UK spending plans, Brexit paralysis put rating at risk - Moody's

By Paul Sandle and William Schomberg LONDON (Reuters) - Moody's warned on Friday it might cut its rating on Britain's sovereign debt again, saying that neither of the main political parties in next month's election was likely to tackle high borrowing levels which Brexit had made even harder to fix. In a toughly worded statement, Moody's said the fissures in Britain's society and politics exposed by its still-unresolved decision to leave the European Union would be long-lasting. 'It would be optimistic to assume that the previously cohesive, predictable approach to legislation and policymaking in the UK will return once Brexit is no longer a contentious issue, however that is achieved,' the ratings agency said

Reuters November 09, 2019 06:06:36 IST
UK spending plans, Brexit paralysis put rating at risk - Moody's

UK spending plans Brexit paralysis put rating at risk  Moodys

By Paul Sandle and William Schomberg

LONDON (Reuters) - Moody's warned on Friday it might cut its rating on Britain's sovereign debt again, saying that neither of the main political parties in next month's election was likely to tackle high borrowing levels which Brexit had made even harder to fix.

In a toughly worded statement, Moody's said the fissures in Britain's society and politics exposed by its still-unresolved decision to leave the European Union would be long-lasting.

"It would be optimistic to assume that the previously cohesive, predictable approach to legislation and policymaking in the UK will return once Brexit is no longer a contentious issue, however that is achieved," the ratings agency said.

Moody's said Britain's 1.8 trillion pounds ($2.30 trillion) of public debt - more than 80% of annual economic output - risked rising again and the economy could be "more susceptible to shocks than previously assumed."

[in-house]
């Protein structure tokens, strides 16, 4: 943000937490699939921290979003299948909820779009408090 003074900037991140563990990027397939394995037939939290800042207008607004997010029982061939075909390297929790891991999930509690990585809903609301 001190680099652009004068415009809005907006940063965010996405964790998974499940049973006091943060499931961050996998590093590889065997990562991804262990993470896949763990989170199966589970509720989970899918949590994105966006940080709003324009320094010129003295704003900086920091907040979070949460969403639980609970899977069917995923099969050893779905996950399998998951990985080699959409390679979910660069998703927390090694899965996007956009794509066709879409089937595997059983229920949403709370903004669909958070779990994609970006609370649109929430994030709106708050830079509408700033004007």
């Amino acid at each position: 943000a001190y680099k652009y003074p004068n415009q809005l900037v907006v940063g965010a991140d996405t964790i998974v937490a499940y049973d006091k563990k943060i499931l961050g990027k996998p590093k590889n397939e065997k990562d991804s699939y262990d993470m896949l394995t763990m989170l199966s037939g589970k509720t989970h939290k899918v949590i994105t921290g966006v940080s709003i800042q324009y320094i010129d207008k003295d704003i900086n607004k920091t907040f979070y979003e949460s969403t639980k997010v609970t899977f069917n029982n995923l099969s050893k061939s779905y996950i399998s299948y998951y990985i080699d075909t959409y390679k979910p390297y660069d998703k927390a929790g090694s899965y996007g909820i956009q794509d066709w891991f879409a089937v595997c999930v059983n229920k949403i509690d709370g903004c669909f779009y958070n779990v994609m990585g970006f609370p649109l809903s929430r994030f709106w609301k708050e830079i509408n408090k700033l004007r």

Both of the main political parties have promised big spending increases ahead of next month's election.

"In the current political climate, Moody's sees no meaningful pressure for debt-reducing fiscal policies," the ratings agency said.

Prime Minister Boris Johnson called the Dec. 12 election in an attempt to break the deadlock over how, and even if, the country should leave the EU, more than three years after the Brexit referendum.

Moody's said the "increasing inertia and, at times, paralysis that has characterized the Brexit-era policymaking process" showed how the UK's institutional framework has diminished.

Even once Britain was out of the EU, uncertainty would remain because of the "significant challenges" of reaching a future trade deal with the bloc, it said.

Any signs that Britain was unable to replicate the benefits of EU membership with trade deals in Europe and beyond would also be negative for the rating.

Moody's, which stripped the country of its AAA rating in 2013 and downgraded it again in 2017, said it was lowering the outlook on Britain's current Aa2 rating to negative from stable, meaning the rating could be cut again.

At Aa2, Britain is on the same level as France but below Germany's AAA rating by Moody's.